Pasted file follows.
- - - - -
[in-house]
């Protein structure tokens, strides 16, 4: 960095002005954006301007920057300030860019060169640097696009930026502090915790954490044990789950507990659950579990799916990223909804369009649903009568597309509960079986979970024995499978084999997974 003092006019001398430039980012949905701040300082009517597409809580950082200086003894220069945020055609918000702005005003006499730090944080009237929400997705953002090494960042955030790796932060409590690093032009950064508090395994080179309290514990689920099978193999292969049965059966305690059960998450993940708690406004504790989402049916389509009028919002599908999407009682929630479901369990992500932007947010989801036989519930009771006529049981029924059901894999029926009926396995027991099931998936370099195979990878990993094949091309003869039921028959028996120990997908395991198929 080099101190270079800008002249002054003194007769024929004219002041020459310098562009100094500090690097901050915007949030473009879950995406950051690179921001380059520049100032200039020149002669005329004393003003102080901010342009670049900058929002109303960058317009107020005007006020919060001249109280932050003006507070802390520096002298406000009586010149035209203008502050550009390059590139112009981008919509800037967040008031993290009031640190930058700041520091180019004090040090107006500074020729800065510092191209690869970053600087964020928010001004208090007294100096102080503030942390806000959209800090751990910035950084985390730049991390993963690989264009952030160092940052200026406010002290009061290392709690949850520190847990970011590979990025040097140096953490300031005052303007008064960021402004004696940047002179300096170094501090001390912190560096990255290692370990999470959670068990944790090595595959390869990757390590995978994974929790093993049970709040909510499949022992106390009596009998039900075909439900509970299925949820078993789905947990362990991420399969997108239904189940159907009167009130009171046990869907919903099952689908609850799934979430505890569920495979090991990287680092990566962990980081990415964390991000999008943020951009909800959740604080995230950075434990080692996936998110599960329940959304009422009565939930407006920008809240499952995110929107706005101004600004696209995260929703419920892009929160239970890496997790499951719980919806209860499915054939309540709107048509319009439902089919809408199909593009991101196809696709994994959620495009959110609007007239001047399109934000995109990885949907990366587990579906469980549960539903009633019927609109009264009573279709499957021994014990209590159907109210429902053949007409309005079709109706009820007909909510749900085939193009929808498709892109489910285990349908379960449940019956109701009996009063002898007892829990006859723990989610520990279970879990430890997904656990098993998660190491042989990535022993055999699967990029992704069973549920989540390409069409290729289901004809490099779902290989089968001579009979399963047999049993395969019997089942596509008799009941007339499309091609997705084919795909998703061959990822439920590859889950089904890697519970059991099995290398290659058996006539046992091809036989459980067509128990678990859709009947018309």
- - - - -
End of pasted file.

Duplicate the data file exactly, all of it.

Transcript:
[in-house]
């Protein structure tokens, strides 16, 4: 960095002005954006301007920057300030860019060169640097696009930026502090915790954490044990789950507990659950579990799916990223909804369009649903009568597309509960079986979970024995499978084999997974 003092006019001398430039980012949905701040300082009517597409809580950082200086003894220069945020055609918000702005005003006499730090944080009237929400997705953002090494960042955030790796932060409590690093032009950064508090395994080179309290514990689920099978193999292969049965059966305690059960998450993940708690406004504790989402049916389509009028919002599908999407009682929630479901369990992500932007947010989801036989519930009771006529049981029924059901894999029926009926396995027991099931998936370099195979990878990993094949091309003869039921028959028996120990997908395991198929 080099101190270079800008002249002054003194007769024929004219002041020459310098562009100094500090690097901050915007949030473009879950995406950051690179921001380059520049100032200039020149002669005329004393003003102080901010342009670049900058929002109303960058317009107020005007006020919060001249109280932050003006507070802390520096002298406000009586010149035209203008502050550009390059590139112009981008919509800037967040008031993290009031640190930058700041520091180019004090040090107006500074020729800065510092191209690869970053600087964020928010001004208090007294100096102080503030942390806000959209800090751990910035950084985390730049991390993963690989264009952030160092940052200026406010002290009061290392709690949850520190847990970011590979990025040097140096953490300031005052303007008064960021402004004696940047002179300096170094501090001390912190560096990255290692370990999470959670068990944790090595595959390869990757390590995978994974929790093993049970709040909510499949022992106390009596009998039900075909439900509970299925949820078993789905947990362990991420399969997108239904189940159907009167009130009171046990869907919903099952689908609850799934979430505890569920495979090991990287680092990566962990980081990415964390991000999008943020951009909800959740604080995230950075434990080692996936998110599960329940959304009422009565939930407006920008809240499952995110929107706005101004600004696209995260929703419920892009929160239970890496997790499951719980919806209860499915054939309540709107048509319009439902089919809408199909593009991101196809696709994994959620495009959110609007007239001047399109934000995109990885949907990366587990579906469980549960539903009633019927609109009264009573279709499957021994014990209590159907109210429902053949007409309005079709109706009820007909909510749900085939193009929808498709892109489910285990349908379960449940019956109701009996009063002898007892829990006859723990989610520990279970879990430890997904656990098993998660190491042989990535022993055999699967990029992704069973549920989540390409069409290729289901004809490099779902290989089968001579009979399963047999049993395969019997089942596509008799009941007339499309091609997705084919795909998703061959990822439920590859889950089904890697519970059991099995290398290659058996006539046992091809036989459980067509128990678990859709009947018309």